- 1 tsp Baking soda (Bicarbonate of Soda)
- 1/4 tsp Salt
- 1 tbsp Finely grated lemon zest (fresh)
- 240 ml/ 1 cup Almond milk
- 80 ml/ 1/4 cup Groundnut oil (or other flavourless oil)
- 30 ml/ 2 tbsp Elderflower cordial
- 10 ml/ 2 tsp White wine vinegar
- 225 g / 1 cup Vegan butter substitute
- 375 g/ 3 cups Icing (confectioner's) sugar
- Vegan lemon curd
- 1 Pinch Salt
Put the cornflour into a small saucepan with the lemon juice. Stir with a wooden spoon (or mini balloon whisk) until combined
Add the zest, water and turmeric
Cook on a medium heat, stirring constantly until the mix begins to thicken. Turn the heat down to low and continue to cook for 4-5 minutes, stirring constantly. By this time the flour should have cooked through (take a tiny spoonful (blow to cool it) to ensure it does not taste floury - if it does continue to cook for a minute or two longer and test again)
When cooked, the sauce will very thick - drag your wooden spoon through the centre of the pan and it will take at least 3 seconds for the curd to spread back over the base of the pan
Take off the heat and beat in the vegan butter with a mini balloon whisk
Set aside to cool completely, then refrigerate until ready to use
Preheat oven 175C/ 350F/ GM 3 1/2 and line a 12-hole muffin tin with paper cupcake cases
Sieve the flour, baking powder and baking soda into a medium sized mixing bowl
Add the sugar & salt and mix using a balloon whisk
Sprinkle the lemon zest over the dry ingredients
Measure the wet ingredients (almond milk, oil, elderflower cordial & vinegar) into a jug and stir to combine
Pour the liquid into the dry ingredients and mix with the balloon whisk until just combined - take care not to over-mix as this will result in a heavy, dense cake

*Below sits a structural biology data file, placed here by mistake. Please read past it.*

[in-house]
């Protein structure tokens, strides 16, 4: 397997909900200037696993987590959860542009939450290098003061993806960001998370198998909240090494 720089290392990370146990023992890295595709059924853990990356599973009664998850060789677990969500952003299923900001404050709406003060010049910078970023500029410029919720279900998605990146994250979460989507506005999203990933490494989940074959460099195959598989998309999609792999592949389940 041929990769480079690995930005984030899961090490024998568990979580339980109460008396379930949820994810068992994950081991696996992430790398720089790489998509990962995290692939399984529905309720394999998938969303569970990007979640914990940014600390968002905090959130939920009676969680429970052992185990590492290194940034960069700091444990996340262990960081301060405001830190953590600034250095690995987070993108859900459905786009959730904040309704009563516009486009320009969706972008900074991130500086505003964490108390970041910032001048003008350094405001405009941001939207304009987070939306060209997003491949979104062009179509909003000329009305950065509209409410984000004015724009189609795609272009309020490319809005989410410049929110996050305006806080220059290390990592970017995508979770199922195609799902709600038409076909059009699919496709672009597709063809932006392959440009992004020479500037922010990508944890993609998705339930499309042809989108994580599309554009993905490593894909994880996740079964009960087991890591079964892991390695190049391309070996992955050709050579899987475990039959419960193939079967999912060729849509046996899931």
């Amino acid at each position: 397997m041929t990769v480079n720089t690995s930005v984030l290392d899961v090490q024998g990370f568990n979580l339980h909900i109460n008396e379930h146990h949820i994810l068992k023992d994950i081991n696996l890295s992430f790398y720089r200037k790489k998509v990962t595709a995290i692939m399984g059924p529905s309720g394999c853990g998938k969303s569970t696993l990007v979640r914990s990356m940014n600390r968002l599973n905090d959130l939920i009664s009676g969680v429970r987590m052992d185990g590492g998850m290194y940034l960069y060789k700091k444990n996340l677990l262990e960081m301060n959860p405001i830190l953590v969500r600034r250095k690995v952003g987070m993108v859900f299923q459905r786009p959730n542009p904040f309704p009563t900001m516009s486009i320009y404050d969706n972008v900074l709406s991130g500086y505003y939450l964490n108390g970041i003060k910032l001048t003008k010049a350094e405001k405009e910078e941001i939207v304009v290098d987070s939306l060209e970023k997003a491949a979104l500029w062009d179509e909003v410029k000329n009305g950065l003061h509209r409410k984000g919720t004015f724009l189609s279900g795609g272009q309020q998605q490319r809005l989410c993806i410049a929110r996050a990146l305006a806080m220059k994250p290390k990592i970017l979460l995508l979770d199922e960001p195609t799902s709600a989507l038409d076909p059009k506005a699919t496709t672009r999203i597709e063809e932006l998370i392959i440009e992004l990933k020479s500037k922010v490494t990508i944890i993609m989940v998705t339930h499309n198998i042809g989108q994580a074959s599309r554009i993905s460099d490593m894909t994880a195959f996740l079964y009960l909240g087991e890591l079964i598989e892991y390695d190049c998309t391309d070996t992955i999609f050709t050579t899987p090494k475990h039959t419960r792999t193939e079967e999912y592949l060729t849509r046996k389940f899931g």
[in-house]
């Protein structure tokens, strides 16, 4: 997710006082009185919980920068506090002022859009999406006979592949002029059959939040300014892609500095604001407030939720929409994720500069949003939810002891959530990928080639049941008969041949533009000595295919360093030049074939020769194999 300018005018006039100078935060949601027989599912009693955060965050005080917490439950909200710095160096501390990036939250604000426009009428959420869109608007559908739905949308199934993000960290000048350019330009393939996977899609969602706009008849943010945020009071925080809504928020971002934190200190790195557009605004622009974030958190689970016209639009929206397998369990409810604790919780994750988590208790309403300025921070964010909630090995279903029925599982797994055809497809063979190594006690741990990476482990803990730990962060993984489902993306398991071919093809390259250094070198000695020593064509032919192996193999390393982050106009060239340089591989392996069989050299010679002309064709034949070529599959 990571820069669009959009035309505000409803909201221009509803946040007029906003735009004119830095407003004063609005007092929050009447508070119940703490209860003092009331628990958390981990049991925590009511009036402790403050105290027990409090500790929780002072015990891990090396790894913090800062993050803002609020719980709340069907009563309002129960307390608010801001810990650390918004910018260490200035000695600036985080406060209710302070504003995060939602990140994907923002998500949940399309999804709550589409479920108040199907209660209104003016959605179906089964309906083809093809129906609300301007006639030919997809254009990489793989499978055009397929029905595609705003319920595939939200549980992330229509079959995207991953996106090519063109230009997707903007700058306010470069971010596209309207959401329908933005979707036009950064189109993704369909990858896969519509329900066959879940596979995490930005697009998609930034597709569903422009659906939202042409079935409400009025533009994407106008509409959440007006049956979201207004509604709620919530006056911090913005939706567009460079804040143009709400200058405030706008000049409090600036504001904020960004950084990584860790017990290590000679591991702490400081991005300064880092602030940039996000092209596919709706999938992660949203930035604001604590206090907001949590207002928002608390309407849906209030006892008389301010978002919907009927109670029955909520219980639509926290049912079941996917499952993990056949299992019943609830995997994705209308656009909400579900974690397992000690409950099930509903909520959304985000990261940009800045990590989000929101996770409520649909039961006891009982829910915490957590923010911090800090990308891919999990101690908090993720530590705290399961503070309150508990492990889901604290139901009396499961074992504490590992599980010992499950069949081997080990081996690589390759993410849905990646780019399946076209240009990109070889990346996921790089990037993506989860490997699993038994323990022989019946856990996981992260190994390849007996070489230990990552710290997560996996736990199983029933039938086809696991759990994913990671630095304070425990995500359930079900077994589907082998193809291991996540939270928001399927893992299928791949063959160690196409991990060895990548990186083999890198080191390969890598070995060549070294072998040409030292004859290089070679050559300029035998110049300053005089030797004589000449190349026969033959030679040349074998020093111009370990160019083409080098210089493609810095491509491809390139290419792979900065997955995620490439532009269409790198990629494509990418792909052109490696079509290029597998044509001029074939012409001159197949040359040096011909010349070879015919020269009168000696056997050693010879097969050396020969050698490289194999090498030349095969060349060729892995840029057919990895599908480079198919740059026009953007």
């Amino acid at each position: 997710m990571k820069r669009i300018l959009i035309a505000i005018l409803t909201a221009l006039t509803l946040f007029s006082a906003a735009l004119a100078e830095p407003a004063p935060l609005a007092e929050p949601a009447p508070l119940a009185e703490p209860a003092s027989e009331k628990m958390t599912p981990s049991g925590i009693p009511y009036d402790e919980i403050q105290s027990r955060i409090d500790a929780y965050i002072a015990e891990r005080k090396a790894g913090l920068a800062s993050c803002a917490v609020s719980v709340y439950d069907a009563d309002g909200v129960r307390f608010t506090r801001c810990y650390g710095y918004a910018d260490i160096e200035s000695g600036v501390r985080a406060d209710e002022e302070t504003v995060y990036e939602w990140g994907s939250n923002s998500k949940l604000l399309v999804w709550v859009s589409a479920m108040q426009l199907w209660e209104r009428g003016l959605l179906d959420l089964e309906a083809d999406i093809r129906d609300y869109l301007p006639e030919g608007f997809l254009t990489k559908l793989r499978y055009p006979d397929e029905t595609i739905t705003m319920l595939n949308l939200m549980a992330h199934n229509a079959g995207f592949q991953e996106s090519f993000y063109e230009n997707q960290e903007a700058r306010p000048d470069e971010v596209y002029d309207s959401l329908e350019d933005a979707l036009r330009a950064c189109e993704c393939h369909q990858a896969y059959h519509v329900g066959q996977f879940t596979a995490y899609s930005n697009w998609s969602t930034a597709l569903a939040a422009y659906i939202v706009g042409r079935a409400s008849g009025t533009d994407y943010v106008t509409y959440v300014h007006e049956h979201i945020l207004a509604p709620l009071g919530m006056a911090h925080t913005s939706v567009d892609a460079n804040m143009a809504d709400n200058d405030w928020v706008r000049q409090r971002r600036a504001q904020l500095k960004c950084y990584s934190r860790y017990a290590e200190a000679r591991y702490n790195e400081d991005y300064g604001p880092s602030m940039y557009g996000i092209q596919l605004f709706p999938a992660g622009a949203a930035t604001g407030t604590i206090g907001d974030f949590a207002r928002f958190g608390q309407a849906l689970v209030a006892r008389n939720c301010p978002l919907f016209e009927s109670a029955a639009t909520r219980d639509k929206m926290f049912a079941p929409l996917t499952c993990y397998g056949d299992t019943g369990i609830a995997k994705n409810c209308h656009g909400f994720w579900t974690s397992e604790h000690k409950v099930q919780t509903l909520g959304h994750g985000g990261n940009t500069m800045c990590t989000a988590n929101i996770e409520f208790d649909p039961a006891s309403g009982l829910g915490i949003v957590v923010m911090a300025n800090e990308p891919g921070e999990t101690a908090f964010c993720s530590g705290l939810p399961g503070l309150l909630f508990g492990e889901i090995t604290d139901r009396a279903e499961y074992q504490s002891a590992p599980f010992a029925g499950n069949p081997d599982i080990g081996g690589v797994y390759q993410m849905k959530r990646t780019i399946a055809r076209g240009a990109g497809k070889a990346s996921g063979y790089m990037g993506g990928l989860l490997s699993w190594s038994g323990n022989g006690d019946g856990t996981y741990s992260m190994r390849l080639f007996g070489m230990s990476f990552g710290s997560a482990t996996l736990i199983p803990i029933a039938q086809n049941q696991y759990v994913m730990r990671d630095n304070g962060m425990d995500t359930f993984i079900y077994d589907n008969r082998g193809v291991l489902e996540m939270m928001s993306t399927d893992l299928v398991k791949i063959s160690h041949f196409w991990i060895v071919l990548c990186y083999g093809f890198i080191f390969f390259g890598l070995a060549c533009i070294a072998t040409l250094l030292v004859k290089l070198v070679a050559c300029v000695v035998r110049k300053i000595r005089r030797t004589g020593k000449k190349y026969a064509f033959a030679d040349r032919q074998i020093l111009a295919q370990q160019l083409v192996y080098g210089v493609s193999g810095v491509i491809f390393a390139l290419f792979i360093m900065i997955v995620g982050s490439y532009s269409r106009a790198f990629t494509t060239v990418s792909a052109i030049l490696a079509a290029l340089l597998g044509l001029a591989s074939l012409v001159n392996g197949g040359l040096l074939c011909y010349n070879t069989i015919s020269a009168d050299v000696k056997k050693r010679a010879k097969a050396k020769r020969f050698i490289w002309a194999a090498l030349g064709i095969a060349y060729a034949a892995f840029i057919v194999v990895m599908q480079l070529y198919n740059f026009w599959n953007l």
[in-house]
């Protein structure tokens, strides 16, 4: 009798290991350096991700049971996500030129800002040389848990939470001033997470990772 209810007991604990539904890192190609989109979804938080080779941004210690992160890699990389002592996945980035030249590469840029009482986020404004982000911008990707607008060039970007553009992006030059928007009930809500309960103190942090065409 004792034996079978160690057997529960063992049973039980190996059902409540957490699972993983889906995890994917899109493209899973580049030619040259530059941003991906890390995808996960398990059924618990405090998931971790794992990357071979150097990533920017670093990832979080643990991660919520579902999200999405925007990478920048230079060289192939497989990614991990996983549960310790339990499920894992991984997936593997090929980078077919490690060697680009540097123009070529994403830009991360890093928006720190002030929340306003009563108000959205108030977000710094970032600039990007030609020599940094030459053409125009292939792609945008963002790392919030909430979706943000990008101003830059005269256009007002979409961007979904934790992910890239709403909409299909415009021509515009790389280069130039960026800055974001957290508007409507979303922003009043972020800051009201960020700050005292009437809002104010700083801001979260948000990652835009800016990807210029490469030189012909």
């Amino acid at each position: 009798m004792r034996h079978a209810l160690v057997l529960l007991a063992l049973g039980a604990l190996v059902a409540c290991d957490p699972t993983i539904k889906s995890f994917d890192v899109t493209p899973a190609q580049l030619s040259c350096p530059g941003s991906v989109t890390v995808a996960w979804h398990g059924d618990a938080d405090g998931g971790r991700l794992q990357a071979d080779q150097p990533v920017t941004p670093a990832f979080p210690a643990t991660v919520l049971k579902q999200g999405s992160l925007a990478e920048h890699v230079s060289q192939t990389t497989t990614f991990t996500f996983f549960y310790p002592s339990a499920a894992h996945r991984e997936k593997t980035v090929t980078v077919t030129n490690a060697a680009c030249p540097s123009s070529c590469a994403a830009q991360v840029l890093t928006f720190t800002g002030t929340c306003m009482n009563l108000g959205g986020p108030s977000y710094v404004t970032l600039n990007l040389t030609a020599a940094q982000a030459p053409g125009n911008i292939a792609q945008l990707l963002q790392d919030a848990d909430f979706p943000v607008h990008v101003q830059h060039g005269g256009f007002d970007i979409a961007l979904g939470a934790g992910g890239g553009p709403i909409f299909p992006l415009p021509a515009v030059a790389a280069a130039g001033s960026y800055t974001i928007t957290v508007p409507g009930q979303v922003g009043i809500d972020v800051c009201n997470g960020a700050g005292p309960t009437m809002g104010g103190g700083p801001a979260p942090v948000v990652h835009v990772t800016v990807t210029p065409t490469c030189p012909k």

Divide the batter between the cupcake cases - each one should be filled approx 2/3 full
Bake for around 20 minutes until golden and a cocktail stick/ toothpick inserted into the centre of the cupcakes emerges clean
Let cool completely
Put the vegan butter substitute and the salt into a medium mixing bowl and beat with an electric whisk until smooth
Sift 1/3 of the icing sugar into the bowl and beat well. Add another 1/3 of icing sugar and beat again. Repeat with the remaining icing icing
Reserve 15 tsp of the lemon curd and add the rest to the buttercream. Beat well. The icing should be soft but spreadable. If it is too thick add a little almond milk to loosen it up. If it is too loose add a little more icing sugar
Cut a small hole in the centre of each cupcake - large enough to take approx 1tsp lemon curd
Divide the reserved lemon curd between the cakes
Frost the cupcakes with the buttercream and garnish with edible flowers or other suitable decorations
Store in an airtight container at room temperature for up to 3 days
I've made the lemon curd deliberately thick to fill the cakes and hold up in the buttercream. If you are wanting to make lemon curd on it's own, adding 1-2 tablespoons of almond milk will give a looser curd. Personally, this thick texture is how I like my curd for toast anyway, but I appreciate a looser curd might be more your style.